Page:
The memeability of an offensive offense is off the charts. There’s much more meat to pick off that bone than that of a deplorable defense. Thank you, Iowa City, for the content you provided college football in 2022.
Least Noticeable Team: FIU
I can almost guarantee that you did not watch a single second of FIU football this season.
The Panthers were picked last in Conference USA in the preseason media poll, and they met their expectations. FIU went 4-8 overall and 2-6 in their conference, finishing tied for last in the league. The program was 1-16 across 2020 and 2021, so four wins in one season was a step in the right direction, I guess.
Florida International did win two overtime games, which is fun. One of those was over Louisiana Tech, one of the other two 2-6 teams in C-USA. FIU also won at Charlotte, the other, other team it shared the basement with. With those head-to-head victories, the Panthers were the best of the worst in Conference USA. Nice.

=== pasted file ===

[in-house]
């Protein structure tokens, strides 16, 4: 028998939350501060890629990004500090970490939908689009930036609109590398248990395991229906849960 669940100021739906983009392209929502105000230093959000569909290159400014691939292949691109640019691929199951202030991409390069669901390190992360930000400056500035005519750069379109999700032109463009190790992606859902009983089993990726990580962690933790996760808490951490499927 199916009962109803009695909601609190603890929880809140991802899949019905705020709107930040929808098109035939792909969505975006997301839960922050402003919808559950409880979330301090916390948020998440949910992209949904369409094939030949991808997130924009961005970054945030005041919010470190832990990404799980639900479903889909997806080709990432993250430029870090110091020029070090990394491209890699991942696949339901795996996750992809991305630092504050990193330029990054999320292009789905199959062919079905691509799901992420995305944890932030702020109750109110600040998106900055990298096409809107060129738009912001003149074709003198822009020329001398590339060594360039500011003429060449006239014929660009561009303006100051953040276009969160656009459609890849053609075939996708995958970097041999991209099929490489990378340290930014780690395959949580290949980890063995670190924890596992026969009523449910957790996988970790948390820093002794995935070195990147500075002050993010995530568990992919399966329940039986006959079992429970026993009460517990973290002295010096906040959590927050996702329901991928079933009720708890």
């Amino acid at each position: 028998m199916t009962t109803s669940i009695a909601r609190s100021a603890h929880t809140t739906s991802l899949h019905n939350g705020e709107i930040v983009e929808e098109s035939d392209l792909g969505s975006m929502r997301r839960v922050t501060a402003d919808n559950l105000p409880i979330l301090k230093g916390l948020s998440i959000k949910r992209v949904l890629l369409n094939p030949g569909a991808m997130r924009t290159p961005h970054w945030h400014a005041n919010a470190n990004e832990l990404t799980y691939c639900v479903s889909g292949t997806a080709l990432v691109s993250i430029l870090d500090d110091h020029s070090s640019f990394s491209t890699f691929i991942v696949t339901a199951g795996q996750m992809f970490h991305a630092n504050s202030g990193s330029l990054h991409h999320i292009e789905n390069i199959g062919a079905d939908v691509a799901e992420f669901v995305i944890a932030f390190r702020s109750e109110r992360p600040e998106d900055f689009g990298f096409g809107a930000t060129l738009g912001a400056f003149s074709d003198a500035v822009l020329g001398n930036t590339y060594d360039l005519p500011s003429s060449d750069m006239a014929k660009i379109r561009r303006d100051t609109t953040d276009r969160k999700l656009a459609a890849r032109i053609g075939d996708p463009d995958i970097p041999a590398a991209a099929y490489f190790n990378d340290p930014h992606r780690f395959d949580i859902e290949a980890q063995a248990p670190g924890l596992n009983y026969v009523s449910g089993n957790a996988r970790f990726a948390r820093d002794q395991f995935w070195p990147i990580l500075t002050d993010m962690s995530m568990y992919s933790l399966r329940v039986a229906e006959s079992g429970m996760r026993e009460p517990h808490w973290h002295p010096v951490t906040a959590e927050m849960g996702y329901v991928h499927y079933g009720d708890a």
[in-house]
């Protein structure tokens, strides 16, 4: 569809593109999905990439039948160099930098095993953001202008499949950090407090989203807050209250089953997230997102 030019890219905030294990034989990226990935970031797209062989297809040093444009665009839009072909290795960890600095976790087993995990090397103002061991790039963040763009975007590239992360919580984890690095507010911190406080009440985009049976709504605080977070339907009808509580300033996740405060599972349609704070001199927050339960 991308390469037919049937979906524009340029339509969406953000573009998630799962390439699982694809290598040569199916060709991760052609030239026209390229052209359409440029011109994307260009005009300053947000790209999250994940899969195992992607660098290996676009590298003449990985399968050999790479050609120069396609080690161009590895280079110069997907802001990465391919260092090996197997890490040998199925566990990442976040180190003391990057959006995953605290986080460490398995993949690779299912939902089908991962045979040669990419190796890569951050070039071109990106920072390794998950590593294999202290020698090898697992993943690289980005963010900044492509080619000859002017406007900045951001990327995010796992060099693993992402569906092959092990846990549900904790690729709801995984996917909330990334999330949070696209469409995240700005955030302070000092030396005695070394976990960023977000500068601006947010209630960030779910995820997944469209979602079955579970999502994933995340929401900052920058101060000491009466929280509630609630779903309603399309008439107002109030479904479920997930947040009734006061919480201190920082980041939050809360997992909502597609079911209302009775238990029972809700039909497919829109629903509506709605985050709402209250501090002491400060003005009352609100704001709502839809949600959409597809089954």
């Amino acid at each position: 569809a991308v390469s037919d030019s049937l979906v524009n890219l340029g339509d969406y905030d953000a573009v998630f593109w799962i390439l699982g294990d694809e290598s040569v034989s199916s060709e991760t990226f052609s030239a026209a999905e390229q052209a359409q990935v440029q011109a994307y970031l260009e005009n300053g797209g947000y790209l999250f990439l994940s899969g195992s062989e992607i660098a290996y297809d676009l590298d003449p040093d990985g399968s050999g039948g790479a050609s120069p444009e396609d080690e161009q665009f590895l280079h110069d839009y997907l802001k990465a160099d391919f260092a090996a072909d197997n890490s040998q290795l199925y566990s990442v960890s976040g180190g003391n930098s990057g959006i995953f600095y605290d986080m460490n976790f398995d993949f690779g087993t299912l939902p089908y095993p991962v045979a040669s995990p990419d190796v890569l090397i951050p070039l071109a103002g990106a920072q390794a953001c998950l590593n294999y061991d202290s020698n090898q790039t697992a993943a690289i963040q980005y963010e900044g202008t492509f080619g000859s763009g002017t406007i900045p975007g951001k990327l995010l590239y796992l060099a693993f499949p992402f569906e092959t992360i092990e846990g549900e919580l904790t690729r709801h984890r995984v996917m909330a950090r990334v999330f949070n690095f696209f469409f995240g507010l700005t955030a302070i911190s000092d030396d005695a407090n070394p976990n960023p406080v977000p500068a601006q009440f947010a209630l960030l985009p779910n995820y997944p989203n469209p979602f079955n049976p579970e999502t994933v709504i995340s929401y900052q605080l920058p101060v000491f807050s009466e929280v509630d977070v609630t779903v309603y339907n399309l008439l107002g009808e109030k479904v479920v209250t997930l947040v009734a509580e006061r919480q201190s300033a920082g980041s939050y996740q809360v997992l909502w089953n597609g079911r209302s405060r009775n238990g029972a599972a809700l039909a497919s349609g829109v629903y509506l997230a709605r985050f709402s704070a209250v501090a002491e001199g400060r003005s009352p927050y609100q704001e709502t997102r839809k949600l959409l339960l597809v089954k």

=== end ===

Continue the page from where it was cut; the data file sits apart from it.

FIU did not play a power-conference team all season and did not play any of C-USA’s best teams closely. The Panthers lost 73-0 at Western Kentucky, 52-14 at North Texas, and 30-10 to UTSA. In-state counterpart and two-thirds initial-sharer FAU slaughtered FIU, 52-7, the sixth-straight time the Owls have trounced the Panthers. FIU’s average margin of defeat for the season was more than 33 points.
If you are an FIU fan, I don’t know why. I am certain you have better things to do with your time, like watching better college football. If the Panthers’ season had never happened, no one would have noticed.